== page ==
As of October 2014[update], Gallup polling found that 43% of Americans identified as Democrats and 39% as Republicans, when party "leaners" were included; those figures changed to 41% Democratic and 42% Republican after the November 2014 elections. However, an earlier 2013 Gallup survey found that 42% of Americans identified as political independents, a record high.
The latter result is more in line with Gallup polling in 2010 that found that 31% of Americans identified as Democrats (tying a 22-year low), 29% as Republicans, and 38% as independents. Nevertheless, more American independents leaned to the Republican Party when compared to the Democratic Party. Combining leaners with each party's core identifiers, the parties ended up tied at 45 percent in 2011.
In 2014, Gallup found seventeen states safely Democratic or leaning Democratic, and fifteen states safely Republican or leaning Republican, with eighteen states categorized as "competitive between the two parties, a net shift of one state to the Republican side since 2013.
|Number of U.S. States|
|Year||Solid Dem||Lean Dem||Competitive||Lean GOP||Solid GOP||Net Dem|
Previously, Gallup observed that the "greatest movement away from the Democratic Party came between 2009 and 2010, when the number of states with a Democratic advantage fell from 34 to 23". At the time, Gallup concluded that "President Obama faces a much less favorable environment as he seeks a second term in office than he did when he was elected president." There have been less significant partisan shifts among the U.S. states since 2011.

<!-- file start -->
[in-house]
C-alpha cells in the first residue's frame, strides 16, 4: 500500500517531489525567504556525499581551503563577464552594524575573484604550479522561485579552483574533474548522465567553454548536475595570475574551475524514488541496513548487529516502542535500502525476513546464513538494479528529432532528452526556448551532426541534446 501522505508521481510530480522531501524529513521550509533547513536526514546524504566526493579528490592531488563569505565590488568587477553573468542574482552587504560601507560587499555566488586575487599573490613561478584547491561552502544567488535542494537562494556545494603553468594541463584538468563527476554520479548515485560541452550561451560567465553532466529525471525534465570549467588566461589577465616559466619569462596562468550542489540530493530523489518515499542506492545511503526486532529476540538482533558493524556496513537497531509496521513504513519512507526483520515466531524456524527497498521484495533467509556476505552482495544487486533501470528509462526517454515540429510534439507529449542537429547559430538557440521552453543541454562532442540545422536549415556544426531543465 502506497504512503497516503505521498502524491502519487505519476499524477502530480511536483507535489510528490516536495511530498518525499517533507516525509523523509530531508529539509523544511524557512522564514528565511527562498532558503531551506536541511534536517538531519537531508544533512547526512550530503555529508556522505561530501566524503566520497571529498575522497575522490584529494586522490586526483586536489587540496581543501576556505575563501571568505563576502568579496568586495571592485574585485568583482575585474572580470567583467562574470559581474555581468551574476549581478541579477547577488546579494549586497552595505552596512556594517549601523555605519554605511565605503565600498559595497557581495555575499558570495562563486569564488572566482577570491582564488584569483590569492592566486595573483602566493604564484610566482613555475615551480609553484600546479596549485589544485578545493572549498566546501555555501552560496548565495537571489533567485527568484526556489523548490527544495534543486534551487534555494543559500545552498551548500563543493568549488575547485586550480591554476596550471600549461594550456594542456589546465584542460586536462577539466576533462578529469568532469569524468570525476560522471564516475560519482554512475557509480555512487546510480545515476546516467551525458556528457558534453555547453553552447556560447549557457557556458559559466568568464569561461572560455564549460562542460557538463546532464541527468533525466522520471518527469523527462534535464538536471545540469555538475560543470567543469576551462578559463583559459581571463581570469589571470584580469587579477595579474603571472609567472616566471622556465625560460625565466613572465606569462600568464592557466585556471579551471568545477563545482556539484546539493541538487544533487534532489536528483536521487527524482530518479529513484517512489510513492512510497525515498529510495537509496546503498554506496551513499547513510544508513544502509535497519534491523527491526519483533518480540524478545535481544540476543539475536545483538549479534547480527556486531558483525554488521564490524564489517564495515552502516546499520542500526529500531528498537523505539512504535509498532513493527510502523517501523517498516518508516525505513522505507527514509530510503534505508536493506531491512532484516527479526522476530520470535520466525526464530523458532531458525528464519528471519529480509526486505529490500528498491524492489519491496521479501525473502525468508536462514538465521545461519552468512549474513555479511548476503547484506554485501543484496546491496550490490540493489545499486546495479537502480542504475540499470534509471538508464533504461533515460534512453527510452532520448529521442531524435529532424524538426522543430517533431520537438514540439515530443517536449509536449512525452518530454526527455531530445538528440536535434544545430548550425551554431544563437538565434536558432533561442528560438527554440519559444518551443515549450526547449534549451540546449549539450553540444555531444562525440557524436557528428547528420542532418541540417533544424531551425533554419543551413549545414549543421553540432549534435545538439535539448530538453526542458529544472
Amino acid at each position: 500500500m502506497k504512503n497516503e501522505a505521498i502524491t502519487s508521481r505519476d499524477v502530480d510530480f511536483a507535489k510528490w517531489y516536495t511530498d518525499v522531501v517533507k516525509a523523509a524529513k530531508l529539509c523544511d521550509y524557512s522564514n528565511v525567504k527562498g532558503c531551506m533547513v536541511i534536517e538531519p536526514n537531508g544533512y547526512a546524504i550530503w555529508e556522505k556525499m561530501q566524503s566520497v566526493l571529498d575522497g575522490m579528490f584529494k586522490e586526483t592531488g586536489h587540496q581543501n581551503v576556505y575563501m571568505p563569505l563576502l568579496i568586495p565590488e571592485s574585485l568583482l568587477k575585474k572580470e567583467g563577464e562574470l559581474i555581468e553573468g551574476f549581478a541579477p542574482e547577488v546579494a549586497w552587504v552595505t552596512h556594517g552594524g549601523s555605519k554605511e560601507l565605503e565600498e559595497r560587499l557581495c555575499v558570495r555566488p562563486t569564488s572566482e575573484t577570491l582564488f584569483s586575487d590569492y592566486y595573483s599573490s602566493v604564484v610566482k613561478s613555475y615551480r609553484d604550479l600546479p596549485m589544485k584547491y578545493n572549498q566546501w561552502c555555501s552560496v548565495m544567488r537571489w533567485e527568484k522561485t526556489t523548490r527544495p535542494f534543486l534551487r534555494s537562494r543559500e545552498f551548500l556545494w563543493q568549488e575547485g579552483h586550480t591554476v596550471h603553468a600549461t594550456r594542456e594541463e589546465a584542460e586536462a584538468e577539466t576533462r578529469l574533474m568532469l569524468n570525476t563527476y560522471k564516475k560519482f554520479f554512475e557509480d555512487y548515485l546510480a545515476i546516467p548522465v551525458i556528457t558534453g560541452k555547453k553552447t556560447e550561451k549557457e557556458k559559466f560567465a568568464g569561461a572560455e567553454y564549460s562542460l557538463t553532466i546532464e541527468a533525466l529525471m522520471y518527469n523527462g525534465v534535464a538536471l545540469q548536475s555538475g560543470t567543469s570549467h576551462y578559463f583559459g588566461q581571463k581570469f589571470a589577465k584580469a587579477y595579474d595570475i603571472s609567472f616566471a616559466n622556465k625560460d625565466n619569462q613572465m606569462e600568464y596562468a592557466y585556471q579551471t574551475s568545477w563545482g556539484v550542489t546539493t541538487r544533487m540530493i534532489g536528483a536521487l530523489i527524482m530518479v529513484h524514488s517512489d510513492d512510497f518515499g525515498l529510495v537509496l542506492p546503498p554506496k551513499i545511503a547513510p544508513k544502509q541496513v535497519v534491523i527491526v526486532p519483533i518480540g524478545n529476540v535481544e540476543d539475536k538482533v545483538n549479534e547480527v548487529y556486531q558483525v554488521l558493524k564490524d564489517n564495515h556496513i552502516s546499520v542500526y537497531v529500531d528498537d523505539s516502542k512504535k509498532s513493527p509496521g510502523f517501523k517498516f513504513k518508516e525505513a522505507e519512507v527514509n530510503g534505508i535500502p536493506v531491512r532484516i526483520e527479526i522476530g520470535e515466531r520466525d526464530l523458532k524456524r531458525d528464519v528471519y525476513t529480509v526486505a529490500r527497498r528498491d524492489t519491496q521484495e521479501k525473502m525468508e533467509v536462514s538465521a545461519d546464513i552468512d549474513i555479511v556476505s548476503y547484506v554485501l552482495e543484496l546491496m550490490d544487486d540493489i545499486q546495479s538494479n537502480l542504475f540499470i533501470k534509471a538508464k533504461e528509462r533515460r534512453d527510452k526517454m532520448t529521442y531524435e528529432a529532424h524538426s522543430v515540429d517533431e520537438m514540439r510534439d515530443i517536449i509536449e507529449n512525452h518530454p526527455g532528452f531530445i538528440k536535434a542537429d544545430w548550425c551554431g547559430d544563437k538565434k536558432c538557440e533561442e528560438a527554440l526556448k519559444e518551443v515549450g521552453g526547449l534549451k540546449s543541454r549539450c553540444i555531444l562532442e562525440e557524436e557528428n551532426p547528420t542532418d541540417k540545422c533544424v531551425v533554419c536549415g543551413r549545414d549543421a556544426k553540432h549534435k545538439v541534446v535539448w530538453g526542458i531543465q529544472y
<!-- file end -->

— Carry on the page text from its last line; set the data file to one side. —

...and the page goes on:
Another metric to measure how much a state leans towards one party or the other is the Cook Partisan Voting Index (PVI). Cook PVIs are calculated by comparing a state's average Democratic Party or Republican Party share of the two-party presidential vote in the past two presidential elections to the nation's average share of the same. PVIs for the states over the period 1994–2014 can be used to show the trends of U.S. states towards, or away from, one party or the other.
The following table shows all the U.S. states and to what party (Democratic or Republican) their state governors belong. Also indicated is the majority party of the state legislatures' upper and lower houses as well as U.S. Senate representation. Nebraska's legislature is unicameral, i.e., it has only one legislative house and is officially non-partisan, though party affiliation still has an unofficial influence on the legislative process.